Bluetooth audio streaming was the easiest option for any smartphone user. However, the E550 Cabriolet did not have the Bluetooth Host Controller Interface stack, so I had to use my phone to select music.
For other onboard audio sources, I could select music using voice command or through the music library interface on the LCD. Along with the usual lists of artists and albums, I really liked the album cover display, which was a less distracting means of choosing music.
The music I chose, whether played from a CD, over Bluetooth, or from a USB drive, was greatly enhanced by the car's Harman Kardon audio system. With 14 speakers, including a center channel and subwoofer, this system produced music with fine detail. The output was very balanced between bass and treble, offering extended frequency response. A 610-watt amp brought out subtle sounds and instruments from the tracks I fed through this system. The metal grilles on the speakers were also a nice touch.
Under the hood was another sort of amp, this one using two banks of four pumping pistons displacing 4.7 liters. Gasoline was shot into the cylinders through direct injection and twin turbochargers forced air into the mix. The standard V-8 for current 550-designated Mercedes-Benz models, this engine produces 402 horsepower and 443 pound-feet of torque, a walloping amount of power for this 4,000 pound car.
As is standard with most Mercedes-Benz models these days, that engine was mated to a seven-speed automatic transmission. Lacking a conventional shifter, I had to use a stalk on the steering column to select drive modes. Showing the E-Class' age a bit, the car had a pedal to engage the parking brake rather than an electronic control.
Despite the large engine and power output, the E550 Cabriolet proved surprisingly economical. Its 17 mpg city estimate isn't great, but on the freeway, the trip computer registered an average above the 26 mpg highway rating. Driving in the city took a toll on the fuel economy, but not as much as I would have expected. The E550 Cabriolet's Eco button's sole purpose is to engage the engine's idle-stop feature, shutting down the big V-8 at every stop light.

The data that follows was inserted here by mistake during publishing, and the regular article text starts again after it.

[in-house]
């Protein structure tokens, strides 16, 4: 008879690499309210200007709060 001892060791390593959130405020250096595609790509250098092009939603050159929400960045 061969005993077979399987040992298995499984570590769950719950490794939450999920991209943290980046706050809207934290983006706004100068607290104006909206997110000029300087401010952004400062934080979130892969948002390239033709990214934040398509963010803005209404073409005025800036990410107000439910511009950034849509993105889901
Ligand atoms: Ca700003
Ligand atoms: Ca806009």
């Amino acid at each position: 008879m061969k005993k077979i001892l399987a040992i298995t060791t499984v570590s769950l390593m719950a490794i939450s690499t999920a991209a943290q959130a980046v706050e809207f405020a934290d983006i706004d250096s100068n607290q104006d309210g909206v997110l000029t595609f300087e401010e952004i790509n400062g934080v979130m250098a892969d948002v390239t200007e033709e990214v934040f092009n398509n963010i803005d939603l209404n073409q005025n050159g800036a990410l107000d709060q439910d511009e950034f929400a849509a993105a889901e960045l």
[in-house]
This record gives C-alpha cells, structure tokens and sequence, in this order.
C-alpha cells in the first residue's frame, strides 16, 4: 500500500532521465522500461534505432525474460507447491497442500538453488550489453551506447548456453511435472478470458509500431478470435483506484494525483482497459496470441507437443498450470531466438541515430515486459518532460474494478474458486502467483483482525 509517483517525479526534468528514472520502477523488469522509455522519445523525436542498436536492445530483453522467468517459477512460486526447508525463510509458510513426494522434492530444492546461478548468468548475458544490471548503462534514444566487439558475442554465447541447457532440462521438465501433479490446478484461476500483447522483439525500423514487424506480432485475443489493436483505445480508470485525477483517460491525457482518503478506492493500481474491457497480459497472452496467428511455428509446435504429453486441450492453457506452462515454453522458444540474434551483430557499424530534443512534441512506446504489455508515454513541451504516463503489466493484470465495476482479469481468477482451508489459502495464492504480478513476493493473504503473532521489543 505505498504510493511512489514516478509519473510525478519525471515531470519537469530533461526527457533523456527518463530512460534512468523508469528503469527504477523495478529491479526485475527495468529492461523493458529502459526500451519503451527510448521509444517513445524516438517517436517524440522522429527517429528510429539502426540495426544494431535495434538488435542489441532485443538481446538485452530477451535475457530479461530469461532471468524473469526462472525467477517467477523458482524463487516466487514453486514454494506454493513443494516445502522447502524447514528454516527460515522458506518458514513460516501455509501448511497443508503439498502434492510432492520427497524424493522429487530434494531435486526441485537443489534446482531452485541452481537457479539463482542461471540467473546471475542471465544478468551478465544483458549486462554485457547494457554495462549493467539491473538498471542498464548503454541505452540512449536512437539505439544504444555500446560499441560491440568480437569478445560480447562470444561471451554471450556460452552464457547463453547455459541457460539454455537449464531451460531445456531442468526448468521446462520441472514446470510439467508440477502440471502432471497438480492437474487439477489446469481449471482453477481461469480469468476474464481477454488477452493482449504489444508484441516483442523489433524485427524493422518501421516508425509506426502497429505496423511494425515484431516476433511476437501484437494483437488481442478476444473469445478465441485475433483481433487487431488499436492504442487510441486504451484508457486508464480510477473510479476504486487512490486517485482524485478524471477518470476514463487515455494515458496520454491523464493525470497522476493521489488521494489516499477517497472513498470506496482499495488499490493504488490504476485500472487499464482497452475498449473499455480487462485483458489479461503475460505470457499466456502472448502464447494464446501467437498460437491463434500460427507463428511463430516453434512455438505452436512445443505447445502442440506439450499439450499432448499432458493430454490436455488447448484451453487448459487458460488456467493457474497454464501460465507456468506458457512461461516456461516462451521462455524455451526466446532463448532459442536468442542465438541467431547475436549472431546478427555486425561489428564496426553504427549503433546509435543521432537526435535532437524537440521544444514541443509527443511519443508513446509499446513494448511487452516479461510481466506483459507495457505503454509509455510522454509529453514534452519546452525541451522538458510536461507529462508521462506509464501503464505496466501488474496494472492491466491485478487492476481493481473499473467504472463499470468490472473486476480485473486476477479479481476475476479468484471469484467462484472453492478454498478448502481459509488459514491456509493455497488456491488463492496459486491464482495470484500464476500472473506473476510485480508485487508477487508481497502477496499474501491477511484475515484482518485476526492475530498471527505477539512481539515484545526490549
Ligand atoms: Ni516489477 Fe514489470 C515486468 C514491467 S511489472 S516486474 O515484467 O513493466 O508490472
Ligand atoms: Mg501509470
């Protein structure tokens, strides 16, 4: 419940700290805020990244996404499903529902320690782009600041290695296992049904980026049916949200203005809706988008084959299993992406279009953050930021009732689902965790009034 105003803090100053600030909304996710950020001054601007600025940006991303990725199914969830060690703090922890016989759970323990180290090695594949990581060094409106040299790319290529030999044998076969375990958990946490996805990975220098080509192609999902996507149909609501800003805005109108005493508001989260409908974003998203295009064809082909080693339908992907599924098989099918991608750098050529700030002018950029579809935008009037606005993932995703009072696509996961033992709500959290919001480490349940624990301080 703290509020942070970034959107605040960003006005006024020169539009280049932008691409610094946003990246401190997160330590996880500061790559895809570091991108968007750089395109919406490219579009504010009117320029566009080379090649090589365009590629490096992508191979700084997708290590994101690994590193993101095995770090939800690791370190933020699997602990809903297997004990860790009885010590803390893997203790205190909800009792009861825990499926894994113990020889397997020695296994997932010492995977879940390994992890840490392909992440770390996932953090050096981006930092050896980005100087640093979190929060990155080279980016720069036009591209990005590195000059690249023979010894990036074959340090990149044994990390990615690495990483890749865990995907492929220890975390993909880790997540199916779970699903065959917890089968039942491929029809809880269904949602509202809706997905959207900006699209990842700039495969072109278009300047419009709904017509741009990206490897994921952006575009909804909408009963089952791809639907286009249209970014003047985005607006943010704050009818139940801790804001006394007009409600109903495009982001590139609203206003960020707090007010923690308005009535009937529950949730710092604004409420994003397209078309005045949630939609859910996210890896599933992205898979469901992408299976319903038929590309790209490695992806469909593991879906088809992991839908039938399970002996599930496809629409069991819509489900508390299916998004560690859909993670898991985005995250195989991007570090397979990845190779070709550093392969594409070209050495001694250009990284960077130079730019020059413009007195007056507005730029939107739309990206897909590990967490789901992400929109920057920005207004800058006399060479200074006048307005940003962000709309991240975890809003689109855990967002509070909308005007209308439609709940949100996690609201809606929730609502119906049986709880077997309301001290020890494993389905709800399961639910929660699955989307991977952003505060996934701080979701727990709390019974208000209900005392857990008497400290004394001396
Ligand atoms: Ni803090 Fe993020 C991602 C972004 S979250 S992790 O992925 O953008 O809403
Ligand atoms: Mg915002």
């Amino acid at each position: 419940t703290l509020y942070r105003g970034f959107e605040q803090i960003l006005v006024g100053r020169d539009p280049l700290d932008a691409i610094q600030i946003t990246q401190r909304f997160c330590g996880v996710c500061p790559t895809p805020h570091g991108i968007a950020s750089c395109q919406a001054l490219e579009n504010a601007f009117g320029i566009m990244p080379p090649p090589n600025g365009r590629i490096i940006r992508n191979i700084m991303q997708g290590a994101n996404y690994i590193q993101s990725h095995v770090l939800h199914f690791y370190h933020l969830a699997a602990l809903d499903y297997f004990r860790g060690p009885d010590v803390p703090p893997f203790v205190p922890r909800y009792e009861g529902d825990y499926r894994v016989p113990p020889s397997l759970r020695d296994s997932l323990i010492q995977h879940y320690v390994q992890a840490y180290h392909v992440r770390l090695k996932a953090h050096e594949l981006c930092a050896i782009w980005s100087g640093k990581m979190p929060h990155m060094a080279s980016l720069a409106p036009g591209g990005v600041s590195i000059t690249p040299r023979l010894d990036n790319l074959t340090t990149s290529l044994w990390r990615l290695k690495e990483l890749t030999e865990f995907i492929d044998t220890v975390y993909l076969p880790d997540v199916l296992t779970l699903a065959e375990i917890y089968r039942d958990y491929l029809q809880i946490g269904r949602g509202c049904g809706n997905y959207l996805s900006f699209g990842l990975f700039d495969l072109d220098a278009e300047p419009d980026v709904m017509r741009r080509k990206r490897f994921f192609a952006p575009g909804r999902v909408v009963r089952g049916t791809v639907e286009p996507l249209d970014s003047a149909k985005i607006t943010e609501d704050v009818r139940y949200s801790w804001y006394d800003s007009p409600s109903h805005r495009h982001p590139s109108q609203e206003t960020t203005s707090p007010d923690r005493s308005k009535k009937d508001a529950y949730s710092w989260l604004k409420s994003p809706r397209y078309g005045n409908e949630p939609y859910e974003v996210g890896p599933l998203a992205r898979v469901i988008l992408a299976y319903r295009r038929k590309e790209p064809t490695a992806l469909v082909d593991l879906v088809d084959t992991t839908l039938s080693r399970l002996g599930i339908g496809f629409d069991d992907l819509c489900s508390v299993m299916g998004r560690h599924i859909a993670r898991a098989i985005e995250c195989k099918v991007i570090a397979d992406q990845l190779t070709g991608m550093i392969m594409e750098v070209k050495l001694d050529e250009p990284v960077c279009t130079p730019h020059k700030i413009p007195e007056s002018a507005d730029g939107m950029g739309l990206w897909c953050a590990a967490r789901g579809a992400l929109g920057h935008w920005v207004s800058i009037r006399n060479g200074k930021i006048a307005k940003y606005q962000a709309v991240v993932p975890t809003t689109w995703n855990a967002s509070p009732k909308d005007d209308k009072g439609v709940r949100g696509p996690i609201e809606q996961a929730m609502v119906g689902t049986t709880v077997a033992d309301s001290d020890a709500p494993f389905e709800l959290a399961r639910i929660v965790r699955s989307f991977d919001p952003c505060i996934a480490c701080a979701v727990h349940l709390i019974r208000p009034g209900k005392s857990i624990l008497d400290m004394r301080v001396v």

I wouldn't expect idle-stop to work well with a V-8, but Mercedes-Benz has its system perfected. The engine started quickly and unobtrusively whenever I took my foot off the brake. The same could definitely not be said for the CLA250 I reviewed earlier, even though it had a much smaller engine.
The air suspension and the easily turned steering wheel made the E550 Cabriolet a comfortable and virtually effortless car to drive. The suspension in particular soaked up any rough patches in the road. Although I only took the car on day trips, I imagine it would be very nice for an extended road trip, if you could find someplace to put your luggage.
The size of the engine might seem a bit much for a medium-sized four-seat convertible, but it was certainly nice to have that power on tap. At idle, the engine burbled quietly with a deep note, giving a hint at what it could do. Under even moderate acceleration, it let loose an enjoyable growl.
Mercedes-Benz has its AMG brand for serious performance cars, leaving the E550 Cabriolet to be a dilettante when it comes to hard driving. Both the transmission and the suspension had sport modes. The buttons for both were plastic and it seemed as if Mercedes-Benz engineers mounted them on the console without much regard for taste or style.